What's the Point Again? Actually, we own this now. Graham has a deep fondness for it, and I have a deep fondness for Graham, and it was at Dollar Tree for, well, a dollar. We've owned the Jimmy Stewart version for years, and if I were going to sit down and just watch a version, that would be the one. Why watch the bad remake when you can watch the good original? Or, if not bad exactly, certainly not as good. And not necessary. It's not that films are sacred, and there are some remakes I quite like. Indeed, some remakes became classics when the versions which went before did not. James Whale, for example, was not the first person to direct a movie of [i]Frankenstein[/i], but when people picture the Monster, they picture Boris Karloff. However, I would posit that an important defining characteristic of what will make a worthwhile remake is generally that the original isn't a classic. At the very least, the remake should have something new to say. And this version of the original play does not meet either requirement. Elwood P. Dowd (Harry Anderson) is a genial fellow. Quiet, friendly, and generous. This is hard enough on his snobbish sister, Veta Simmons (Swoosie Kurtz), but then there's Harvey. Harvey is a pooka, a spirit of Celtic folklore, who appears to Elwood--and only to Elwood--in the form of a six-foot eight-and-a-half-inch rabbit. (He's shorter in the original script, but Jimmy Stewart insisted the rabbit had to be substantially taller than he.) Veta and her lawyer, Judge Gaffney (William Schallert), arrange to have Elwood instutionalized at the hospital of Dr. Chumley (Leslie Nielsen). Only Dr. Sanderson (Robert Wisden), Dr. Chumley's assistant, listens to Veta explain about Harvey, decides she's the crazy one, and locks her up instead. Hilarity ensues, with the various characters running all about town in an effort to get Veta and her daughter, Myrtle Mae (Lisa Akey), home and safe and Elwood shut up at the sanitarium. Don't get me wrong. Harry Anderson is a decent enough Elwood, probably the best one which would have been available to the makers at the time. However, you can't watch it without comparing him to Jimmy Stewart, and of course he doesn't merit the comparison. Harry Anderson plays the role with warmth and good humour, but he just isn't an actor on Stewart's level. For most of his career, that was fine and he didn't have to be. But in any case where a person is playing a role once played by a great actor, he has to do it knowing that everyone is going to be comparing the two. I've heard rumours of a planned remake of [i]To Kill a Mockingbird[/i], and I don't worry, because no actor who would be good enough to play Atticus Finch would be willing to suffer the comparison to Gregory Peck. I would imagine that playing this part would be irresistible to an actor of Anderson's particular range, because it's especially well suited to it. But I think he should have resisted, or at least stuck to the stage. I will say that the world of the story is well drawn. The movie is set in some amorphous time in the mid-'50s, or possibly earlier; the original movie came out in 1950. It's pretty clear that this production didn't have a huge budget, but the feeling of the movie is mostly right nonetheless. Elwood comes across as a little old-fashioned, as does Veta, and Myrtle Mae is trying to fit into the new era. This is all completely appropriate. This all works and is right. Elwood's favourite bar, Charley's Place, feels a bit more 1985 or so, but Nurse Kelly (Jessica Hecht) feels like a woman who came of age during World War II. Tough because she's had to be but aware that her authority will never be as great as that of the men who control her world. In love but professional enough not to make a big issue of it, though she's not above feeling incredibly flattered when Elwood compliments her. The time spent watching this isn't a total waste. Especially not if you've already seen the original and aren't watching this instead. Seeing a new take on an old story can be worthwhile, but this is the same take, just with different people doing it. I happen to like the handful of people in it whom I actually recognize from other places--among other things, it's nice to see the late, great Leslie Nielsen do a relatively straight role for once. That pretty much stopped happening after he made [i]Airplane![/i] But over all, there's nothing of interest to this version which isn't done better in the original. I'll admit I give slightly more credit to recreating an era than just being made in it, so there's that about it, but by and large, this is a movie which didn't need making.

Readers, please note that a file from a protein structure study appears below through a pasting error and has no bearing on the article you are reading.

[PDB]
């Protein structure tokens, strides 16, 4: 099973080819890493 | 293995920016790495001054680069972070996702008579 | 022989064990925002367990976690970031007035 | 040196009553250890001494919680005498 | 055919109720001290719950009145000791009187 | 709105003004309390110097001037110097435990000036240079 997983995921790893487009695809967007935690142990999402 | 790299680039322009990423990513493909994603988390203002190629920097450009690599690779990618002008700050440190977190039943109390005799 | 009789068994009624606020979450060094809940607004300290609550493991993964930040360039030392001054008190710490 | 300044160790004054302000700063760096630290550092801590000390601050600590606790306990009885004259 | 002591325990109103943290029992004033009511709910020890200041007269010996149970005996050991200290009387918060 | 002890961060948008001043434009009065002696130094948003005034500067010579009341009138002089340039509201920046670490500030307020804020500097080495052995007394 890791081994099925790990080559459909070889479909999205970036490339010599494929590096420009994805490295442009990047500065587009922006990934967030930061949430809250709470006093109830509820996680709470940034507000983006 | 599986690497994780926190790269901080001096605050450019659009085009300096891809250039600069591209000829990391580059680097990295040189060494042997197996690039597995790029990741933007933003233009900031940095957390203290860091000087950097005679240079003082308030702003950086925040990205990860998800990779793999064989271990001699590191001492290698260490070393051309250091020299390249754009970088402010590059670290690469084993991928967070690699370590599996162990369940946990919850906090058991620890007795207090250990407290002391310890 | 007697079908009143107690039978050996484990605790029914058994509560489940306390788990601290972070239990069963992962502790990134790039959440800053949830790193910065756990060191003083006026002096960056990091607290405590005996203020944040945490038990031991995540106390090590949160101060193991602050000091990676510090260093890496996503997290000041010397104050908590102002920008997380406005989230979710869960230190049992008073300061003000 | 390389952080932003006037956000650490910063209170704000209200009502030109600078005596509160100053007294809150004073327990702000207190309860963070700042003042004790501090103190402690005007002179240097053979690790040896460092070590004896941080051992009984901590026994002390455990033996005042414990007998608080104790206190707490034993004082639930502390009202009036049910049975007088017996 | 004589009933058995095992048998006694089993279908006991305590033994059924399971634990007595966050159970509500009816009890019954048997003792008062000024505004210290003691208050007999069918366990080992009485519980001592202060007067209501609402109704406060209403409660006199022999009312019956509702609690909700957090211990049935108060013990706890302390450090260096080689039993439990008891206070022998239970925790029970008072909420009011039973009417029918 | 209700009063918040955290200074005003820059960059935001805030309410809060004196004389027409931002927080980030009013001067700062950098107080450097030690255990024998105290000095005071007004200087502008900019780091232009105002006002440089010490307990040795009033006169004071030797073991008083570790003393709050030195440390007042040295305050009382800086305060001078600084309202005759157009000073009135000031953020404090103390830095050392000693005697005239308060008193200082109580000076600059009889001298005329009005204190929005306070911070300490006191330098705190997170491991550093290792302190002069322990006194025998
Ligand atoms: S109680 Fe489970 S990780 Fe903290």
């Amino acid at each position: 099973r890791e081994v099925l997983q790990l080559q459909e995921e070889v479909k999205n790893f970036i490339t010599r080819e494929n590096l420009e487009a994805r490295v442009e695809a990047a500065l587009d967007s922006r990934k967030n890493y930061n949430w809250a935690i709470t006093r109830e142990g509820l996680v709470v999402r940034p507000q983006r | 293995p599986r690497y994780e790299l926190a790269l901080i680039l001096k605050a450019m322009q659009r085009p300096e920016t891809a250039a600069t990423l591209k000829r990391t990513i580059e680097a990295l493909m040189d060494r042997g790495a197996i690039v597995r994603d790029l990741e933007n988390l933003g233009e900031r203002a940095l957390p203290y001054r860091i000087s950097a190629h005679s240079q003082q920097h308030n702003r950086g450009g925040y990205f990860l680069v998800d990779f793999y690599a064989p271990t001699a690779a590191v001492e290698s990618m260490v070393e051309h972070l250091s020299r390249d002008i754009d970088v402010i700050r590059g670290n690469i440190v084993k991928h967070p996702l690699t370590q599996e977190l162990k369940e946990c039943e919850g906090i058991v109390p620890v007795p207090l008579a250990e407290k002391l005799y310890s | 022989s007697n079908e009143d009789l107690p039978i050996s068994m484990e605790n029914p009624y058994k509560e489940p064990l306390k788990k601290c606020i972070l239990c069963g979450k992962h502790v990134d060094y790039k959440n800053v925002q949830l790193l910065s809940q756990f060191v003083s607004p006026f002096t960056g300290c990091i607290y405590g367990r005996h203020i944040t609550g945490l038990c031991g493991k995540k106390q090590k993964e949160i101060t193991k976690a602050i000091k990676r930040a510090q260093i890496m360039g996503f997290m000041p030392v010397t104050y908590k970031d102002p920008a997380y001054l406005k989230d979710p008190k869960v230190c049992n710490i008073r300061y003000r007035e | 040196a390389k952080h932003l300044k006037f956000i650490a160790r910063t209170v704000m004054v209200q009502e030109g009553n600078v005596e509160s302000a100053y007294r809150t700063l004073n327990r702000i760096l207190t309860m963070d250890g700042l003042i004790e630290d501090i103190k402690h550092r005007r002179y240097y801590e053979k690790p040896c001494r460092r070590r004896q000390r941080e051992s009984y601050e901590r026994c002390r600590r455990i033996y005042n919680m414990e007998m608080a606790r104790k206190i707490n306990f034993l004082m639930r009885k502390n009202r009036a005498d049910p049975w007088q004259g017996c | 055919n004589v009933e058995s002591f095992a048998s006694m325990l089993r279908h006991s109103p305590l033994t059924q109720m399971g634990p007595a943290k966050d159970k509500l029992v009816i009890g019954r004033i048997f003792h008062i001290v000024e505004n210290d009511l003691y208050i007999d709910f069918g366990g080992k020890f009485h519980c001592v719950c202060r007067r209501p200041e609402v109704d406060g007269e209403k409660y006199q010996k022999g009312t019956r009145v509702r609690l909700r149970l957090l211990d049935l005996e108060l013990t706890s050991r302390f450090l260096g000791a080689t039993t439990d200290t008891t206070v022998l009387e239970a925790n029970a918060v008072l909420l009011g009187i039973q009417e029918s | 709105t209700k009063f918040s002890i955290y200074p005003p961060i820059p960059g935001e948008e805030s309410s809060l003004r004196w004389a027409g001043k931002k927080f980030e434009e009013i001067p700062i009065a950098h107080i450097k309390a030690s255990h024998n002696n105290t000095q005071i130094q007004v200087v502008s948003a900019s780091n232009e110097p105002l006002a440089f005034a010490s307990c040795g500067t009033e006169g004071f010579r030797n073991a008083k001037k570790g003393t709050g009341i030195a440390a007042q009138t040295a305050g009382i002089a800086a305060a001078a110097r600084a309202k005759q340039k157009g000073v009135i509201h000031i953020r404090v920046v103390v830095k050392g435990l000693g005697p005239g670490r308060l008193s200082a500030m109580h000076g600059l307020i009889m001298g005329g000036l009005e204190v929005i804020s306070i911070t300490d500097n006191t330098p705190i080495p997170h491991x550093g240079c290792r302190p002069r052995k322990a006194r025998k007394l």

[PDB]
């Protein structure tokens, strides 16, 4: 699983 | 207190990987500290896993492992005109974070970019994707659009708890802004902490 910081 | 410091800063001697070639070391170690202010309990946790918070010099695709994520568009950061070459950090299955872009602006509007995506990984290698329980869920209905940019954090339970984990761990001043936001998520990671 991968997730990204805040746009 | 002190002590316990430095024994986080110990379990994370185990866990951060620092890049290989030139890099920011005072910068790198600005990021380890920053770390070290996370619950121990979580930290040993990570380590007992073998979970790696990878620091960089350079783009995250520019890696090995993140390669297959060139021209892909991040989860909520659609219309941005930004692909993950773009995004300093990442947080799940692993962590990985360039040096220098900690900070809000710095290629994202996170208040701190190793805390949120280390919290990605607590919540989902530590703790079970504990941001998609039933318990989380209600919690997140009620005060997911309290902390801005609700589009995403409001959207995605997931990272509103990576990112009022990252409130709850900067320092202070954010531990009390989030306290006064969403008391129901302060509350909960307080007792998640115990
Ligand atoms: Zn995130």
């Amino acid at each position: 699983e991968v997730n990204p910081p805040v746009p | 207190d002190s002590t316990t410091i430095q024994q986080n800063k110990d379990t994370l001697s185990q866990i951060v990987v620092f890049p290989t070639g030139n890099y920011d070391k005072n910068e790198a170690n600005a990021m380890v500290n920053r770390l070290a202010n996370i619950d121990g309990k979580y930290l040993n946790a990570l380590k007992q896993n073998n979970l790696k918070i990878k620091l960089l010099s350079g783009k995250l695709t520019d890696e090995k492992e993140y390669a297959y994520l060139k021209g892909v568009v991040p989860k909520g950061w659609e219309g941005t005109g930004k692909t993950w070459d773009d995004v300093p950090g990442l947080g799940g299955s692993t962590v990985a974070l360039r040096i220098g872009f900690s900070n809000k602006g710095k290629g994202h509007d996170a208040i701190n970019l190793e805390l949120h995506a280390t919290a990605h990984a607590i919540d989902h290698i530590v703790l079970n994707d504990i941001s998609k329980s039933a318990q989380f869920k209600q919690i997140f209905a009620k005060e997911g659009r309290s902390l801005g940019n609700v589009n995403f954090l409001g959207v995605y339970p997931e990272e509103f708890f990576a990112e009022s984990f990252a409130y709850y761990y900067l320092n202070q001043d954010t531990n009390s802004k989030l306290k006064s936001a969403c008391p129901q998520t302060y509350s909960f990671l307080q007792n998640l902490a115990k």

Edith Nelson
Edith Nelson

Entered the rare pantheon of movies I stopped watching in the middle, because I just couldn't take it anymore.

Mac Boyle
Mac Boyle